JUSTINA CHEN HEADLEY: I admit that I’ve only read two of her books, North of Beautiful and Girl Overboard.  I think these both have powerful messages about standing up for yourself and deciding who you are, about finding your strength and learning how to live.  These books are actually fantastic, on par with The Fault in Our Stars or John Green’s other books…but I don’t see people singing her praises.  She deserves it though: those books also convey some very real feelings about navigating young adulthood, and provide a meaningful access point to try to understand those emotional experiences.

RANDA ABDEL-FATTAH: Abdel-Fattah explores something I think we need more of when she starts talking about intersectional issues around coming of age.  Her books Does This Make My Head Look Big and Ten Things I Hate About Me both explore coming of age stories for young Muslim women in Western societies navigating their religion (and what people think of it), often their ethnicities, and competing expectations about womanhood.  I think they actually have important messages about tolerance and defining your values, and are certainly valuable contributions to this genre.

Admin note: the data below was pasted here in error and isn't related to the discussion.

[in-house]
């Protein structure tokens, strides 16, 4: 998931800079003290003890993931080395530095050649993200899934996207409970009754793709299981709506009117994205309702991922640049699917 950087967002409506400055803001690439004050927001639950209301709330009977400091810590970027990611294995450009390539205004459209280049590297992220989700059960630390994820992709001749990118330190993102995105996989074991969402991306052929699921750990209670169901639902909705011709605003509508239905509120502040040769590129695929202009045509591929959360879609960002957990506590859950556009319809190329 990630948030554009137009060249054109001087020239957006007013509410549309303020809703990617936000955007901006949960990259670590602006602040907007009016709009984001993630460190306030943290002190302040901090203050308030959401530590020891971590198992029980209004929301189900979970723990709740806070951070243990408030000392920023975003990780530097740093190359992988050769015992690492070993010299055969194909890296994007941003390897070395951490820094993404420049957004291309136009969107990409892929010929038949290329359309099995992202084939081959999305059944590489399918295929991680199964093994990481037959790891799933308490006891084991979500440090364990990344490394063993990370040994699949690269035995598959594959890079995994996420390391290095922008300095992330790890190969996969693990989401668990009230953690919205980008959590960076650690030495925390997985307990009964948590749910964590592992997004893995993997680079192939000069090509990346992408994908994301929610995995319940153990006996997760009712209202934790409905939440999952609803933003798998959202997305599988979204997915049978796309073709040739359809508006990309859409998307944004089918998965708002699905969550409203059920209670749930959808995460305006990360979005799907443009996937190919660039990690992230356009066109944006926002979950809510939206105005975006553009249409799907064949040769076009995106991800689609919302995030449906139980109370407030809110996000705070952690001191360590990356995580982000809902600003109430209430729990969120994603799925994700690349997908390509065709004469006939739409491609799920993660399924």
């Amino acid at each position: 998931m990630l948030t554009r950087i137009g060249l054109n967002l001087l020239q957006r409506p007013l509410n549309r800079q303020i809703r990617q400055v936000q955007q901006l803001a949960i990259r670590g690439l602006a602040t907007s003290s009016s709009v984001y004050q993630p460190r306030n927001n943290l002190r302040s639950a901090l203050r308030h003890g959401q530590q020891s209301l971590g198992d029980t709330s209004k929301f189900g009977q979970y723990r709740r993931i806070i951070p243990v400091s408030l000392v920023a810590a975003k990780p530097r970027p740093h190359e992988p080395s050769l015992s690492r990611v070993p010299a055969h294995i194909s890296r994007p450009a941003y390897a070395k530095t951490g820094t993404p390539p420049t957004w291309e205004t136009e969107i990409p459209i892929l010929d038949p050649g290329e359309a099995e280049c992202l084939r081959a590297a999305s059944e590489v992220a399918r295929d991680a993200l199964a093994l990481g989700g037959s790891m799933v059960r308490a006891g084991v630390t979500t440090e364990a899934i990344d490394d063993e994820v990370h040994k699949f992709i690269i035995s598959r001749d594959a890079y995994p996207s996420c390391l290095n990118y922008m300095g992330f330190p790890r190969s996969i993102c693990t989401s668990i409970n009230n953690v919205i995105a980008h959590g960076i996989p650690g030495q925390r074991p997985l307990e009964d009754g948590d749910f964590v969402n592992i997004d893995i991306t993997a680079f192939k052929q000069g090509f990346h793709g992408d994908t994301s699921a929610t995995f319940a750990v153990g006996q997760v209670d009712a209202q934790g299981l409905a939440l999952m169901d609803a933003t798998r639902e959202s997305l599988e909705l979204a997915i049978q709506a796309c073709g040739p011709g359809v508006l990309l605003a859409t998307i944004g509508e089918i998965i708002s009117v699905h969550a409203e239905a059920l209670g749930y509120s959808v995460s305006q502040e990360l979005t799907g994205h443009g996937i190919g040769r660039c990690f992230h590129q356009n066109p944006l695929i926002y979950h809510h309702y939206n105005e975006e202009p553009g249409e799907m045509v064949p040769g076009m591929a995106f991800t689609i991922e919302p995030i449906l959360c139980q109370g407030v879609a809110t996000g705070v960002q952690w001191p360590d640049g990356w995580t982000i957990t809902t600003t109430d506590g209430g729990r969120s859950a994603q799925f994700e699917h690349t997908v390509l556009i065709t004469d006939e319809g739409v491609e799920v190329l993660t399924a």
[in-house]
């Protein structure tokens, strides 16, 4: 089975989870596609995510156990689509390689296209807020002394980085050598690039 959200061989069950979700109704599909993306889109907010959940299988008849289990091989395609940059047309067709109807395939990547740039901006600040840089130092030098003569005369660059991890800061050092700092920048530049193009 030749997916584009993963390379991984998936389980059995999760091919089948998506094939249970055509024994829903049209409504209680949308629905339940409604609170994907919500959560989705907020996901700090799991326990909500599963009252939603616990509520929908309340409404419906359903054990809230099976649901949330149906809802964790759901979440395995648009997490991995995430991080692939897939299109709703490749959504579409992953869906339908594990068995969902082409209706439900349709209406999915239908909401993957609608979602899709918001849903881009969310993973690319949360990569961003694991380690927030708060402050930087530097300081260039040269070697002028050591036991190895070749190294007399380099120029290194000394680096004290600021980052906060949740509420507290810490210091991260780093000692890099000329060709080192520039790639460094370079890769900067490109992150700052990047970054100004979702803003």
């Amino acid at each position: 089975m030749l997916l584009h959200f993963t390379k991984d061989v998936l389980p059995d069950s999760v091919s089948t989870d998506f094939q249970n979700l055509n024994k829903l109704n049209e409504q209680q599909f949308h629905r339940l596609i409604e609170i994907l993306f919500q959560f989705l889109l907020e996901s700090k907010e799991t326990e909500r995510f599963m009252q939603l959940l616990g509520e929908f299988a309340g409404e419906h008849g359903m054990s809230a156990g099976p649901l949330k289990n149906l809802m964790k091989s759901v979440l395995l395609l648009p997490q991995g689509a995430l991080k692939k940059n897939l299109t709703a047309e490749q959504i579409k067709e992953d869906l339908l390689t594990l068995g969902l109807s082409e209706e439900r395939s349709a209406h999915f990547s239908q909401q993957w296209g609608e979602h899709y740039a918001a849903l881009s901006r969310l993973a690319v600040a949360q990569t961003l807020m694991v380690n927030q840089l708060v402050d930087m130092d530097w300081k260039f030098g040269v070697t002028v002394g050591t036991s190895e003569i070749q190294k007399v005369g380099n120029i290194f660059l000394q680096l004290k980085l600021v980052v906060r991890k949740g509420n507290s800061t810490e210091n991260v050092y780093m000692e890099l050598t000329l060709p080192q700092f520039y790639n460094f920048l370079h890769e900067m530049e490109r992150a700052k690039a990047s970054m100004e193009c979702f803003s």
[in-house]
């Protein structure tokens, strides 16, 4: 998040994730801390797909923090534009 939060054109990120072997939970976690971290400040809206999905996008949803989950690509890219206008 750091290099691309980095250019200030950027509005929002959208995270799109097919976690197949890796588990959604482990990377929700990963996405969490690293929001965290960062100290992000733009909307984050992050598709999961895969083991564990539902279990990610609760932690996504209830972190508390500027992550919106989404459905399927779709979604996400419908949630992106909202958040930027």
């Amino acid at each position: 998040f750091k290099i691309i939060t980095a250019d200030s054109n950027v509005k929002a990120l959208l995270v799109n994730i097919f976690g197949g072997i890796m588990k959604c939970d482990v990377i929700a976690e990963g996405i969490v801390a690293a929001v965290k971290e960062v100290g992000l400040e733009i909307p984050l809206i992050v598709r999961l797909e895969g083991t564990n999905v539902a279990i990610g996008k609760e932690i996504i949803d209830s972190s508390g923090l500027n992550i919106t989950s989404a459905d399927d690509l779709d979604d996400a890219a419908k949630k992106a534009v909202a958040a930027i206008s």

VERONICA ROTH: Roth’s science fiction portrayal of a dystopian world set years in the future in what is currently Chicago in the Divergent trilogy (the last book of which comes out soon) have been gaining attention, for good reason.  The books are interesting, well-paced, and feature strong characters who struggle with legitimate conundrums.